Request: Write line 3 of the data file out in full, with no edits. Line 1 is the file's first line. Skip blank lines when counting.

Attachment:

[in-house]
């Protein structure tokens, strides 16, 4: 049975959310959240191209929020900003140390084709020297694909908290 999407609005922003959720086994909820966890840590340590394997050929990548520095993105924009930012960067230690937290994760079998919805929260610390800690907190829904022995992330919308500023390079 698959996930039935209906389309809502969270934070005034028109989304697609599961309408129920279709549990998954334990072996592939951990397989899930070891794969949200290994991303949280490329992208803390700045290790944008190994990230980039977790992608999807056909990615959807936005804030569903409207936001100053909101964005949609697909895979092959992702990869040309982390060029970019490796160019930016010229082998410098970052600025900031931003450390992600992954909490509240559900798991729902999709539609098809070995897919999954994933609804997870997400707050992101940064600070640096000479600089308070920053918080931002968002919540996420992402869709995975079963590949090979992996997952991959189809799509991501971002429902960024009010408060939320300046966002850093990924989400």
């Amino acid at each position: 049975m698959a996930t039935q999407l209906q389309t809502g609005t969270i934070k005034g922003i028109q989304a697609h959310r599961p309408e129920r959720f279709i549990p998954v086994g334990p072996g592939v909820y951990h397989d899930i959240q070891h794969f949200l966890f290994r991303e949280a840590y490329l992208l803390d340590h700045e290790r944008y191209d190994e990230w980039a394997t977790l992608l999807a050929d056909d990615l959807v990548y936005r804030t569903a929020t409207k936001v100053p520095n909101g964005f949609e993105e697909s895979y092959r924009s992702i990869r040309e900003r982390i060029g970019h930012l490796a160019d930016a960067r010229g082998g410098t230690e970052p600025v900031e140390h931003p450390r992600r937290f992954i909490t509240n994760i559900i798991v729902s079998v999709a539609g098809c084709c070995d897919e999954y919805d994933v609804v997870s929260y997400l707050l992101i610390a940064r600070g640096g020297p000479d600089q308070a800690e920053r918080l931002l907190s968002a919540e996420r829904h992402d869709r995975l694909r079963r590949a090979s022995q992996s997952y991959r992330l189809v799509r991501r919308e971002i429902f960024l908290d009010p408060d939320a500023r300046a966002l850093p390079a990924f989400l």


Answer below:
């Amino acid at each position: 049975m698959a996930t039935q999407l209906q389309t809502g609005t969270i934070k005034g922003i028109q989304a697609h959310r599961p309408e129920r959720f279709i549990p998954v086994g334990p072996g592939v909820y951990h397989d899930i959240q070891h794969f949200l966890f290994r991303e949280a840590y490329l992208l803390d340590h700045e290790r944008y191209d190994e990230w980039a394997t977790l992608l999807a050929d056909d990615l959807v990548y936005r804030t569903a929020t409207k936001v100053p520095n909101g964005f949609e993105e697909s895979y092959r924009s992702i990869r040309e900003r982390i060029g970019h930012l490796a160019d930016a960067r010229g082998g410098t230690e970052p600025v900031e140390h931003p450390r992600r937290f992954i909490t509240n994760i559900i798991v729902s079998v999709a539609g098809c084709c070995d897919e999954y919805d994933v609804v997870s929260y997400l707050l992101i610390a940064r600070g640096g020297p000479d600089q308070a800690e920053r918080l931002l907190s968002a919540e996420r829904h992402d869709r995975l694909r079963r590949a090979s022995q992996s997952y991959r992330l189809v799509r991501r919308e971002i429902f960024l908290d009010p408060d939320a500023r300046a966002l850093p390079a990924f989400l």